Being born in the 80’s and growing up in the 90’s necessitated travel only on Indian railways and now being habituated to travelling that way, it’s a nasha that still lingers on. Aviation has made travel quicker, but nothing like the lazy joy of conversations with friends/family in a cozy compartment as you crisscross the country on rail, seeing the real India in its farms/towns and its railway stations. Now having developed this natural love for Indian railways, how can you miss a journey on the Konkan Railways? You could try doing a Mangalore-Goa by the unreserved (KR 2) which allows you to sample the people of this region, their interests, and their way of life. It’s a bit like pre-reading for a classroom session, which helps you see your destination, being better informed. Travelling the KR2 educates you and gives you more Konkan vibes than a guide book would. You should do a monsoon ride from Mangalore to Vasco or from Bombay to Madgaon. Its one of the most scenic rides, where the monsoon paints a sense of expectancy in you, after seeing the clouds painted grey and the grass painted in various shades of lush green.

When you finally set foot in Goa, you see some places that nature has decided to side with and with the charged feeling of expectancy; you enthusiastically chase the paradise that the good weather promises. Its not that every part of Goa, resonates with the same frequency in the rains, but finding the right part of Goa, to relax you is what makes you explore the little state with more gusto.

The Goan monsoon has a certain fury, which is unmatched in other parts of the country. I remember being caught in a huge downpour in the Chaudi bus stand at 5 am(Near Palolem). The rains were so heavy, that my friend and I feared that the roof in the bus stand would collapse in this onslaught. The monsoon had made its mark right away, by making me its slave. The best way to enjoy a Goan monsoon is head to Palolem, put a chair near the beach with an umbrella, pick a book, feel the winds and the rains attempting to spoil your peace, and look at the raging ocean that may show signs of regurgitating in the enthusiasm of the monsoon.

If you want another experience of the rains, stand at the footboard in a train that whizzes past the country side, have a water proof MP3 player, switch the music on and feel the rains caressing your face from an angle and the wind that leaves your hair disheveled.

If you want more experiences like this, then get into random conversations with go and Goans in the trains, at tea shops, at bus stops and ask them about their lives and the places to head, once you’ve been able to strike a basic conversation with them. The Goans are the most friendliest people around, knowing fully well that Goa blooms in the monsoon, than in the high season, and they are your guides to finding the most exotic and unheard gems that Goa has to hurl at you.

As you explore the real Goa, you will come across simple Goan Ladies in their 20’s who would either be on a walk or would be at household chores. Their sense of dressing sometimes defines how I’d like to see a woman. Ladylike and simple with no sense of ostentation, with a short colorful skirts, low necklines, perfect waistlines and beautiful legs! This combination along with the monsoons can run quite a riot with increased blood flow to the lower part of your body.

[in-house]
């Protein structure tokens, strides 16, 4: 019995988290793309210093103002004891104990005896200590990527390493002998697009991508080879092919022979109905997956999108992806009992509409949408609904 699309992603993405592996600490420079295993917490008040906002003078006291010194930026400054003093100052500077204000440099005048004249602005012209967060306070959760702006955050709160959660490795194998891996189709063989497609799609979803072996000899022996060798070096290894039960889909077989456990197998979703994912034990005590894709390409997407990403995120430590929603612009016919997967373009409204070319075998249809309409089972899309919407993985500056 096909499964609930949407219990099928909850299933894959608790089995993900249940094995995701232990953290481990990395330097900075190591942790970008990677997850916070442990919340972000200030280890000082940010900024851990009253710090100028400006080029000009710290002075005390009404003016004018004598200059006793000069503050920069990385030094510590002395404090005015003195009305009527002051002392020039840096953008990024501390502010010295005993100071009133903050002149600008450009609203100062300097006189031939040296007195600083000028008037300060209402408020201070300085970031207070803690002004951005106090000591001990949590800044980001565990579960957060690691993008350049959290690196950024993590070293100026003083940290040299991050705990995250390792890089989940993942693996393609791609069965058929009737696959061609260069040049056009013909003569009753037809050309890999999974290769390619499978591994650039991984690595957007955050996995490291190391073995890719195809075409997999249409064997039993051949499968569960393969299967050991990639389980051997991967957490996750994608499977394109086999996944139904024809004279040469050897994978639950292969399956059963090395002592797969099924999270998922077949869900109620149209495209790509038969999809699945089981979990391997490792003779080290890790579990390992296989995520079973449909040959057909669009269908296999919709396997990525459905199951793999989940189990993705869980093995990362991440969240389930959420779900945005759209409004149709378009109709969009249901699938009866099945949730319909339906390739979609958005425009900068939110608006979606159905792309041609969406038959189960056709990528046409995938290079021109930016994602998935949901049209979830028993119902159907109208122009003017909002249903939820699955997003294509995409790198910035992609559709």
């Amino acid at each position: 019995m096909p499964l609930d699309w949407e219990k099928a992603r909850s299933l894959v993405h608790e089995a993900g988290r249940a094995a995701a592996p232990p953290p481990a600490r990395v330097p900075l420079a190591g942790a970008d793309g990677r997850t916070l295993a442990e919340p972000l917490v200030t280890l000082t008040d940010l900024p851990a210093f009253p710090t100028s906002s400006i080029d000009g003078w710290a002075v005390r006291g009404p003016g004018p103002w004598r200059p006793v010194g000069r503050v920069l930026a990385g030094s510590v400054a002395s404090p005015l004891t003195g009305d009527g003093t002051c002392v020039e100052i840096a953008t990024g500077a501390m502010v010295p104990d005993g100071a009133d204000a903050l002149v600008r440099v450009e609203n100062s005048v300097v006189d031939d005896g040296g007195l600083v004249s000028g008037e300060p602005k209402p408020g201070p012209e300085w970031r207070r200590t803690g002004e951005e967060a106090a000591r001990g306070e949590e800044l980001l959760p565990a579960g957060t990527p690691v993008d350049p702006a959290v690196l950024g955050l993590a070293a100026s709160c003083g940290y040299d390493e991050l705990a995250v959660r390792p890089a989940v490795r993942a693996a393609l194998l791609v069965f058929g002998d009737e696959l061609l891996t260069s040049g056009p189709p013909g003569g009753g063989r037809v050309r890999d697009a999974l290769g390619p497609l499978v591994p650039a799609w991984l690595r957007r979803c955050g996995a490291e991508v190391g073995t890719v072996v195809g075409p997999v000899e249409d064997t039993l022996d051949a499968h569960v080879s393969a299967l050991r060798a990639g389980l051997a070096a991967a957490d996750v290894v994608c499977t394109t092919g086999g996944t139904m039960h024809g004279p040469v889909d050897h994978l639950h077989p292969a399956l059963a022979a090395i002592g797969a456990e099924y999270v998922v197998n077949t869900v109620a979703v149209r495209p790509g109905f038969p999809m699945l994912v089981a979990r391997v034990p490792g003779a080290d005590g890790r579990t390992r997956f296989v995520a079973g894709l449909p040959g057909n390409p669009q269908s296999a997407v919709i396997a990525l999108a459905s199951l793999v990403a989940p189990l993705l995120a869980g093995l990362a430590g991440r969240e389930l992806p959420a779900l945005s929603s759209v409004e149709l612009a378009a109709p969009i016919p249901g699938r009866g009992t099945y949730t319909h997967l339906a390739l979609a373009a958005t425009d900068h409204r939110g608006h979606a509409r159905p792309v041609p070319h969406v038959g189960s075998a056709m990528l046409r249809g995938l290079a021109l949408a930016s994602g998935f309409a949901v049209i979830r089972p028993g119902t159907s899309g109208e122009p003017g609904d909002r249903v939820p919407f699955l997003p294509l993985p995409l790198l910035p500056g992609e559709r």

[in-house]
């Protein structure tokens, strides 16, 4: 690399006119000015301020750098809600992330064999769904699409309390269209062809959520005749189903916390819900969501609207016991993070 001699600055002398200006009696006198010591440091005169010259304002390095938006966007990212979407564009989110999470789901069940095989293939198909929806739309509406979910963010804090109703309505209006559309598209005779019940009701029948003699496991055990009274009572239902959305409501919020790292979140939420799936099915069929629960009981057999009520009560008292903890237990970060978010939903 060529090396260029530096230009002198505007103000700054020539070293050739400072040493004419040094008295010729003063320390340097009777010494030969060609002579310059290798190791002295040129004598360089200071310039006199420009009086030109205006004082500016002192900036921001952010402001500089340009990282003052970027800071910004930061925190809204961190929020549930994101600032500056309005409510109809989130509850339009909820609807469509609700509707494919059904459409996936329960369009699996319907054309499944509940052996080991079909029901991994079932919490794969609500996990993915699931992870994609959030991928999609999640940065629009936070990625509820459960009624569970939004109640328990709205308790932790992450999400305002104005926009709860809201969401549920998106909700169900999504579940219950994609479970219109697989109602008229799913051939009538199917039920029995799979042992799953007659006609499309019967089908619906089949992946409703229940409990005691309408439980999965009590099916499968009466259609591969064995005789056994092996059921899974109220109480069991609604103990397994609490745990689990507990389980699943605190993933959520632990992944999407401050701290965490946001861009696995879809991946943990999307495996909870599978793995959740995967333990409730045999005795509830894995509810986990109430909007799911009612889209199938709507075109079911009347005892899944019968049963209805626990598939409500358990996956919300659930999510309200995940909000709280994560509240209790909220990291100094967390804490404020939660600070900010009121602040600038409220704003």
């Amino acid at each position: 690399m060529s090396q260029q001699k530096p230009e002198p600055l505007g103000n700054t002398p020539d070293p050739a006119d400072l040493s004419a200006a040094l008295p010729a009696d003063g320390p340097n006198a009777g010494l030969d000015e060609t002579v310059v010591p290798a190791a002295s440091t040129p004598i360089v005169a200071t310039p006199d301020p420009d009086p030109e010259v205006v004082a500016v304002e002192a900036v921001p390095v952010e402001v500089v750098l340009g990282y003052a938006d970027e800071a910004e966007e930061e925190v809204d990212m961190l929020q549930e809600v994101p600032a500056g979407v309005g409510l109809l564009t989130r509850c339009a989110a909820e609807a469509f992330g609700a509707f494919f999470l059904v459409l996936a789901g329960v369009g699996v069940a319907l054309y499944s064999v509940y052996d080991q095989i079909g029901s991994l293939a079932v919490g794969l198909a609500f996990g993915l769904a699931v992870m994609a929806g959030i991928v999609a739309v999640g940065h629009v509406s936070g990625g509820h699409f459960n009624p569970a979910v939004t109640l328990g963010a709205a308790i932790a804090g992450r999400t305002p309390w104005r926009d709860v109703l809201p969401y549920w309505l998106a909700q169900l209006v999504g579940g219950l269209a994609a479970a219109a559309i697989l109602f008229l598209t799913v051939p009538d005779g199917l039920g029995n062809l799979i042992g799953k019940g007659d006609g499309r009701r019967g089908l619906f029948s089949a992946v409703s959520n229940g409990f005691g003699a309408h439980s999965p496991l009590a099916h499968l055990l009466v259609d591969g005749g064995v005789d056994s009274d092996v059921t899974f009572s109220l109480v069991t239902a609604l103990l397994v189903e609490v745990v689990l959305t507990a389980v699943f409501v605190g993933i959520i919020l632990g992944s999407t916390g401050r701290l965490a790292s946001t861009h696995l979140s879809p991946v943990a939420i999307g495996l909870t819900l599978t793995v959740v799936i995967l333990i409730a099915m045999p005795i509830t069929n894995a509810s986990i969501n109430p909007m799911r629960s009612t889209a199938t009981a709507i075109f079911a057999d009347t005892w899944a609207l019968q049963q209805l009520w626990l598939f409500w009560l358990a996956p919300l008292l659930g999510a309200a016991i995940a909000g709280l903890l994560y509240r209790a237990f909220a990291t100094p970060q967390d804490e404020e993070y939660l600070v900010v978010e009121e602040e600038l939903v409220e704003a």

To add to the colour are the Portuguese houses in its various shades of Blue, Green, Violet, Pink and Orange, which you thought were colors best reserved for paintings. Goan houses and bright colours indicate a certain boldness in experimentation and add to the existing enthusiasm that the monsoon brings with it.

Goa has a vibe attached to it, which is Konkani blended with universal spirits all over. You head to Panjim to get that Portugese feel, go a little east towards Ponda and attach yourself spiritually with the Hindu temples, while going north towards Morjim and Arambol, you find yourself in a Russian and Hebrew environment. And to add some more data, if you are the typical Indian tourist, with kids in both hands, and a wife to boot, and a budget to be tied to, Colva and Calangute, are your Goan value-for-money places. The more discerned European traveler trades for some ‘Sussegad’ in peace in the southern hamlets of Agonda and Palolem. Goa, is like an MNC bank, ruthless but provides great service, and is always in the minds of the consumer, wanting to provide a WOW service, completely straying away from being conservative, providing irritable service, taking its customers for granted.

The last one hour, I have been trying hard to put pen on paper and conjure more thoughts of the monsoon. I just realized, I enjoy feeling the monsoon than talking about it. So I am going ahead planning my next Konkan trip across the Sahyadris, before the monsoon runs out of steam. See you in Goa!

Statcounter Tracker